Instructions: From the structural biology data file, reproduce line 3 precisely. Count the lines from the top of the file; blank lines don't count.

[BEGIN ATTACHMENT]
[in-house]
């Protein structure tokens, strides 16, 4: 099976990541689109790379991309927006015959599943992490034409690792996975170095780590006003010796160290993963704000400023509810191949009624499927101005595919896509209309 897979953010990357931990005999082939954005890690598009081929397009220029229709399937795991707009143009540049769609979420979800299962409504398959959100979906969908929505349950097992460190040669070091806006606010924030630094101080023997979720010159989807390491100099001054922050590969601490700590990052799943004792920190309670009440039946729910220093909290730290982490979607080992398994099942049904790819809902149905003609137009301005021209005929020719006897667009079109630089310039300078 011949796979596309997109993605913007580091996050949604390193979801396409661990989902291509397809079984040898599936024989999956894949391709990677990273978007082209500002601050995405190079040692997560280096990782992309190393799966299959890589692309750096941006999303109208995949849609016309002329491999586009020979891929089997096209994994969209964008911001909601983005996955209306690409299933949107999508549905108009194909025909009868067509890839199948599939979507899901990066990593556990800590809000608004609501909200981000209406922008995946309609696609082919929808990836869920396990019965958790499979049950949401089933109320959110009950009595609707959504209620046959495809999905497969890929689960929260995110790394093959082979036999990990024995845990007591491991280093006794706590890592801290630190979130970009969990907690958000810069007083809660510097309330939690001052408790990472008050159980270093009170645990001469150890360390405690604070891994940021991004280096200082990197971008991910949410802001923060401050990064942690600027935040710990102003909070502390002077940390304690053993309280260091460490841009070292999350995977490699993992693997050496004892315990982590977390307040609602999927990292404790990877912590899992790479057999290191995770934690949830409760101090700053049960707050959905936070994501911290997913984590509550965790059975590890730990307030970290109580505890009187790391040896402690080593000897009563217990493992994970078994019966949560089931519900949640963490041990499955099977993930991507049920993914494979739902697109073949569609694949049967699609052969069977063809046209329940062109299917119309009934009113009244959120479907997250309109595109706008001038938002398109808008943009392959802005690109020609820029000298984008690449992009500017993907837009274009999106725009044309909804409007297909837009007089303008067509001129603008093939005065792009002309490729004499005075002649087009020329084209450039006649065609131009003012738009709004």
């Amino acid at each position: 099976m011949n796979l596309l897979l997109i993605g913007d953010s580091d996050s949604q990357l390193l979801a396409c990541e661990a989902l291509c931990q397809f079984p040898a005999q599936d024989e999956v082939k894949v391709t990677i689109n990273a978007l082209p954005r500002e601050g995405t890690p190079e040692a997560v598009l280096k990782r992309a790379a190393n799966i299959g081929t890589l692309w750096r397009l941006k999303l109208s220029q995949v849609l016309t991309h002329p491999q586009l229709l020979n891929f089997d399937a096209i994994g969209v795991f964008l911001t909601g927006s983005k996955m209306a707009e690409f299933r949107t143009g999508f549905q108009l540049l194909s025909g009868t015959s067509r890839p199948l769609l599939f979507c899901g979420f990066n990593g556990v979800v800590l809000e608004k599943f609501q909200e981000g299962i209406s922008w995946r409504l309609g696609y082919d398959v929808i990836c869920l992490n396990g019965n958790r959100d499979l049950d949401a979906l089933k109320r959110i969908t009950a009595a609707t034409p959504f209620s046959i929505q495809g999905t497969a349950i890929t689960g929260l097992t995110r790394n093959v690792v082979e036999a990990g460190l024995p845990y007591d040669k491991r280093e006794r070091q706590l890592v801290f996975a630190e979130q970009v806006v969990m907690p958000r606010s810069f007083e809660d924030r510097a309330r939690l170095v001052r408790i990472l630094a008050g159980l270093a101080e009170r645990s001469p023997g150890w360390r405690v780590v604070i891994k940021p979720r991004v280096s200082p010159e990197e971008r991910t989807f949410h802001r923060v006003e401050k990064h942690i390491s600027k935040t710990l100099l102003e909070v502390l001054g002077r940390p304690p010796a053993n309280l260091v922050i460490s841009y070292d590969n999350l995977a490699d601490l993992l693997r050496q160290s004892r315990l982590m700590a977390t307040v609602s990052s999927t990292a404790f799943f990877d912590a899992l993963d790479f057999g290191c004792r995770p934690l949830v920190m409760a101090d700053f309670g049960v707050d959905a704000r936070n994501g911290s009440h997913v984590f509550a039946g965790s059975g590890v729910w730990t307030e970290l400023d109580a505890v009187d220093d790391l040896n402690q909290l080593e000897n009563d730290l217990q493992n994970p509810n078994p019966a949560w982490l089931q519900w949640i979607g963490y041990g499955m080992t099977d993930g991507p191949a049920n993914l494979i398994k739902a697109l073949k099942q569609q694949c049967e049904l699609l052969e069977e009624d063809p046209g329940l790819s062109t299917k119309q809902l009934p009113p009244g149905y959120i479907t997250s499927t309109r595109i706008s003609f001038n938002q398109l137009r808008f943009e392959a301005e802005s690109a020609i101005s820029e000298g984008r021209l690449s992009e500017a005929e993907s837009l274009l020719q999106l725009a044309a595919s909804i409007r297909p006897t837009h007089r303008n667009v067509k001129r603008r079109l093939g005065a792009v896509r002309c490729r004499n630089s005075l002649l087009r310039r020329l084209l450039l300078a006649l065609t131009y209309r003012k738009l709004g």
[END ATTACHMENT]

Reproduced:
């Amino acid at each position: 099976m011949n796979l596309l897979l997109i993605g913007d953010s580091d996050s949604q990357l390193l979801a396409c990541e661990a989902l291509c931990q397809f079984p040898a005999q599936d024989e999956v082939k894949v391709t990677i689109n990273a978007l082209p954005r500002e601050g995405t890690p190079e040692a997560v598009l280096k990782r992309a790379a190393n799966i299959g081929t890589l692309w750096r397009l941006k999303l109208s220029q995949v849609l016309t991309h002329p491999q586009l229709l020979n891929f089997d399937a096209i994994g969209v795991f964008l911001t909601g927006s983005k996955m209306a707009e690409f299933r949107t143009g999508f549905q108009l540049l194909s025909g009868t015959s067509r890839p199948l769609l599939f979507c899901g979420f990066n990593g556990v979800v800590l809000e608004k599943f609501q909200e981000g299962i209406s922008w995946r409504l309609g696609y082919d398959v929808i990836c869920l992490n396990g019965n958790r959100d499979l049950d949401a979906l089933k109320r959110i969908t009950a009595a609707t034409p959504f209620s046959i929505q495809g999905t497969a349950i890929t689960g929260l097992t995110r790394n093959v690792v082979e036999a990990g460190l024995p845990y007591d040669k491991r280093e006794r070091q706590l890592v801290f996975a630190e979130q970009v806006v969990m907690p958000r606010s810069f007083e809660d924030r510097a309330r939690l170095v001052r408790i990472l630094a008050g159980l270093a101080e009170r645990s001469p023997g150890w360390r405690v780590v604070i891994k940021p979720r991004v280096s200082p010159e990197e971008r991910t989807f949410h802001r923060v006003e401050k990064h942690i390491s600027k935040t710990l100099l102003e909070v502390l001054g002077r940390p304690p010796a053993n309280l260091v922050i460490s841009y070292d590969n999350l995977a490699d601490l993992l693997r050496q160290s004892r315990l982590m700590a977390t307040v609602s990052s999927t990292a404790f799943f990877d912590a899992l993963d790479f057999g290191c004792r995770p934690l949830v920190m409760a101090d700053f309670g049960v707050d959905a704000r936070n994501g911290s009440h997913v984590f509550a039946g965790s059975g590890v729910w730990t307030e970290l400023d109580a505890v009187d220093d790391l040896n402690q909290l080593e000897n009563d730290l217990q493992n994970p509810n078994p019966a949560w982490l089931q519900w949640i979607g963490y041990g499955m080992t099977d993930g991507p191949a049920n993914l494979i398994k739902a697109l073949k099942q569609q694949c049967e049904l699609l052969e069977e009624d063809p046209g329940l790819s062109t299917k119309q809902l009934p009113p009244g149905y959120i479907t997250s499927t309109r595109i706008s003609f001038n938002q398109l137009r808008f943009e392959a301005e802005s690109a020609i101005s820029e000298g984008r021209l690449s992009e500017a005929e993907s837009l274009l020719q999106l725009a044309a595919s909804i409007r297909p006897t837009h007089r303008n667009v067509k001129r603008r079109l093939g005065a792009v896509r002309c490729r004499n630089s005075l002649l087009r310039r020329l084209l450039l300078a006649l065609t131009y209309r003012k738009l709004g």